2. It was not a commentary. Race was not a factor in the casting, nor is it meant to be part of the story. Many futuristic contemplations had to be largely ignored in the interests of the audience's time: transportation, politics, religion, etc.

    In future productions, casting can be "colour blind". It's irrelevant to this script. In this production, Neezar who plays "The King" is Lebanese and his character prefers "chicks with a tan" and no "pasty chicks" but that's there to illustrate his misogyny and narcissism, not anything racial in terms of any commentary about the future.

    Thanks for the kind words, DCJ!


  3. Okay - I am not trying to antagonize - I just want to clarify terminology.

    "Colour-blind" casting refers to casting a previously produced play with non-traditional casting. For example, the upcoming production of Chekov's Three Sisters. Jane Heyman's has a mixed ethnic cast, not generally associated with the script. That's is 'colour-blind' casting. Or rather "Canadian Society" casting.

    Broken Sex Doll is an original work depicting life in 2136. On that level it therefore depicts 'life in the future' as all Cascasian except for the evil King who seeks to destroy the protagonist - he is portrayed by an non-Caucasian' actor.

    There is a difference.

    David C. Jones

  4. Wow. Having the only actor of colour play the villain, and part of his villainy involve being turned off by whiteness? I get that the objectification and reduction of women to their skin was the intention of those lines quoted, but doing it in a racialised way where a person of colour being more attracted to people of colour than to white people is mocked... That's not a small problem.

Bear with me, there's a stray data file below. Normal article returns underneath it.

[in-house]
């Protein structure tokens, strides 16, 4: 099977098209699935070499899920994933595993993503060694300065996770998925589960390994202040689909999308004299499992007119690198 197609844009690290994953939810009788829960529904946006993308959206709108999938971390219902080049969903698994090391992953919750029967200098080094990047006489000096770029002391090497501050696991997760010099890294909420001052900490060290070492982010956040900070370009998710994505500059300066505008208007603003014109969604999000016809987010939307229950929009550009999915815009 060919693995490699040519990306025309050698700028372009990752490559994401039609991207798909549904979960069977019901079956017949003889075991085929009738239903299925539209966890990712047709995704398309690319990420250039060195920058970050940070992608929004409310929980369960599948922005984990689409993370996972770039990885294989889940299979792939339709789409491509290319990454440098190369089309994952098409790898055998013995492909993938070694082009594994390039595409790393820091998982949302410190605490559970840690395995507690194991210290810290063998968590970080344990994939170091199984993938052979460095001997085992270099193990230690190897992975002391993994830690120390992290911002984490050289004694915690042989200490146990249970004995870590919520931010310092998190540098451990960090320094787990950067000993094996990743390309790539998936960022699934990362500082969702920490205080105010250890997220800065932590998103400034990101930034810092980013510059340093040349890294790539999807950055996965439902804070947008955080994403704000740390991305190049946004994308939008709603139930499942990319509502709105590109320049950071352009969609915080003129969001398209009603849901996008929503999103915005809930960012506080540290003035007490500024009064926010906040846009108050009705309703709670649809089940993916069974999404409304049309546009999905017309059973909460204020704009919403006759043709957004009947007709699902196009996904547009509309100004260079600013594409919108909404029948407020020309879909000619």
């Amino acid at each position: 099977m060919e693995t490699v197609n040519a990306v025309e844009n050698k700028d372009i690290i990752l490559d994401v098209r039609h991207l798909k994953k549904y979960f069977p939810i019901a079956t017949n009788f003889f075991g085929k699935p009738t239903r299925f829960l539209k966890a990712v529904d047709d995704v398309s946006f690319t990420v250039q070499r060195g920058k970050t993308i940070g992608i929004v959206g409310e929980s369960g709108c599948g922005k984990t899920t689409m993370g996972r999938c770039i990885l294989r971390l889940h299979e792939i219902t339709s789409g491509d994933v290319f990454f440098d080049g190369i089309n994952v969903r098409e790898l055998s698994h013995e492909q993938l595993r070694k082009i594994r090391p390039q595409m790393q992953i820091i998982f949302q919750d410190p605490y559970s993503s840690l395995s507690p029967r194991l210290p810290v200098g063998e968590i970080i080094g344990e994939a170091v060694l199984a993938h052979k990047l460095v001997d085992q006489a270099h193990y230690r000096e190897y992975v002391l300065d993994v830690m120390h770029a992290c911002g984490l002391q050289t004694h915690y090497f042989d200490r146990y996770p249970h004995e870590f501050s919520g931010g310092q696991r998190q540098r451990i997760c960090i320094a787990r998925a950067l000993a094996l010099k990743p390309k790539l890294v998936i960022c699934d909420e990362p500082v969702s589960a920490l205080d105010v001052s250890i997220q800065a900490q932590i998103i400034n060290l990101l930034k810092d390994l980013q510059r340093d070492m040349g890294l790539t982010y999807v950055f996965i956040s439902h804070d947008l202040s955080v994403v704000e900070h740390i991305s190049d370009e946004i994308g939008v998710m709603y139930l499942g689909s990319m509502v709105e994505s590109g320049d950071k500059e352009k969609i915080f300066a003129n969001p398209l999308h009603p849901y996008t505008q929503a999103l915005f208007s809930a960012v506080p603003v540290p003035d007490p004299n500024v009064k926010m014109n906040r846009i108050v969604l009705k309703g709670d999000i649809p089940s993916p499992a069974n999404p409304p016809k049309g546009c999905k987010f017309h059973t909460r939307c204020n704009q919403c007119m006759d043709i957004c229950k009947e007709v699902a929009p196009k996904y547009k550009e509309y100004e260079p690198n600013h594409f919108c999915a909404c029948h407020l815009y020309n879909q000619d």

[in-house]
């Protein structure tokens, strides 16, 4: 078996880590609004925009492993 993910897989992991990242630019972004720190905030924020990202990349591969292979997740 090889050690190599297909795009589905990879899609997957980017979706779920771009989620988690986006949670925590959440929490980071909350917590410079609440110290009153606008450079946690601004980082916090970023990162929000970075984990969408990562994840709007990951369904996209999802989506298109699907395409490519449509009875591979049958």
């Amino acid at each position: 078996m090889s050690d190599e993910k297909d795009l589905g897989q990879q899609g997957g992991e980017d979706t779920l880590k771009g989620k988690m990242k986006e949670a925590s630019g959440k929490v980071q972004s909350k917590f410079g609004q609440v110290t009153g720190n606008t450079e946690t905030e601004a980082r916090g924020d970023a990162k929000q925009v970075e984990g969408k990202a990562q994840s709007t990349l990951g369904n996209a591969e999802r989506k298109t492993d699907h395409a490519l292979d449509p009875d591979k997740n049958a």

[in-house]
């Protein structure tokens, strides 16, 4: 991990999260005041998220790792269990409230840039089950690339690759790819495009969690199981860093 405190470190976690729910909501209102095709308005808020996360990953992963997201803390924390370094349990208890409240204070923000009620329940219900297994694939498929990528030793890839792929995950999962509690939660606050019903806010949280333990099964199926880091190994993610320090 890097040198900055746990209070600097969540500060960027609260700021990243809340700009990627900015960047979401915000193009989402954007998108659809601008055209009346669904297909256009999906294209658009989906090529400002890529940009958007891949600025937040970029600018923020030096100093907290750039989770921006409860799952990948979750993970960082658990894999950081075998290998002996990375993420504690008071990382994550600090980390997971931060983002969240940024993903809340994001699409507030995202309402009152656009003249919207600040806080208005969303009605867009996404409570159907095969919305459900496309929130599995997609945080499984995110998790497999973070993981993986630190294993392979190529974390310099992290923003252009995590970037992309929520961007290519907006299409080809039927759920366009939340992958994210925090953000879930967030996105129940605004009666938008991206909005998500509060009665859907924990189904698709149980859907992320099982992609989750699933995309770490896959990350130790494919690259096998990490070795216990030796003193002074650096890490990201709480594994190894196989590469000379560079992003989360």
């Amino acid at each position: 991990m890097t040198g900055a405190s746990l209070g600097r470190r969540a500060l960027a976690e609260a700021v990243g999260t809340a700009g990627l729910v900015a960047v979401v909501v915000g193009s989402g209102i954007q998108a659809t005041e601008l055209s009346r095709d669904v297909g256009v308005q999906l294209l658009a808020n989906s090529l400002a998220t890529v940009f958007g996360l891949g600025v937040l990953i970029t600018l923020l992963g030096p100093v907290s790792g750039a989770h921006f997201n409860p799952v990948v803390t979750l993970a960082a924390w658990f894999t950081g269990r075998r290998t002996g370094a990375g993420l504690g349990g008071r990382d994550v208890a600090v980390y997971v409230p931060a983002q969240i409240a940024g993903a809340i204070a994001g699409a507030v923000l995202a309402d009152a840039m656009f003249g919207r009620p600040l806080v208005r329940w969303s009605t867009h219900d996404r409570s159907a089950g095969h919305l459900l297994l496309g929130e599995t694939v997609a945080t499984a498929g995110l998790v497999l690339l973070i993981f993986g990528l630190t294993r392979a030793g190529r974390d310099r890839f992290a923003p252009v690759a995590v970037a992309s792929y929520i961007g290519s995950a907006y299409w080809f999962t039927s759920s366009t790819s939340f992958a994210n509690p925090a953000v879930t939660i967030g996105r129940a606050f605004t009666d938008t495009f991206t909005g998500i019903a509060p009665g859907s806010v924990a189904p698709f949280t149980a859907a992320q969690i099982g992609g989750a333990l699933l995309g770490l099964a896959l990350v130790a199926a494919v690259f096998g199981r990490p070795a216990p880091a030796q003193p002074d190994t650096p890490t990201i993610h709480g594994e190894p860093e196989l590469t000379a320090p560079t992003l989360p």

Thank you very much, David, for mentioning this - I'd been looking for shows to take a date to, and this looked perfect, but as someone with white skin privilege who's going out with someone of colour, that would've been a really sour evening.

  5. In the spirit of non-antagonistically discussing the finer points of theatre definitions, it is perhaps useful to consult Wikipedia:

    "Colour-blind casting, non-traditional casting or integrated casting is the practice of casting a role without considering the actor's ethnicity."

    Of course, a user-generated online encyclopedia like Wikipedia is not the "be all and end all", but that definition of the phrase can be argued to reflect the opinions of the world’s theatre community. There is no mention of "previous productions" in the definition, and I would tend to agree with that omission. Colour-blind casting simply means that the colour of skin of the performer is not considered in the casting process.

    Such was the case in the casting of this show. As a director, I sought to put the best performer in each role, not the performer with the best ethnic background. Neezar was cast as The King simply because he is a brilliant, multi-talented performer; he is an accomplished actor, opera singer and stilt-walker among other things. That is as far as it goes.

    Anyone can try to analyze the show from an imposed perspective. It doesn’t change what the show is actually exploring, however, which is essentially moral decay within a technologically advanced society. 'Broken Sex Doll' does not attempt to investigate the future of racism. Nor does it attempt to analyze the future of eating disorders, war, disease, famine, dental practices, autism, genetically modified food or the oil sands. I am quite content to allow other playwrights to examine those topics.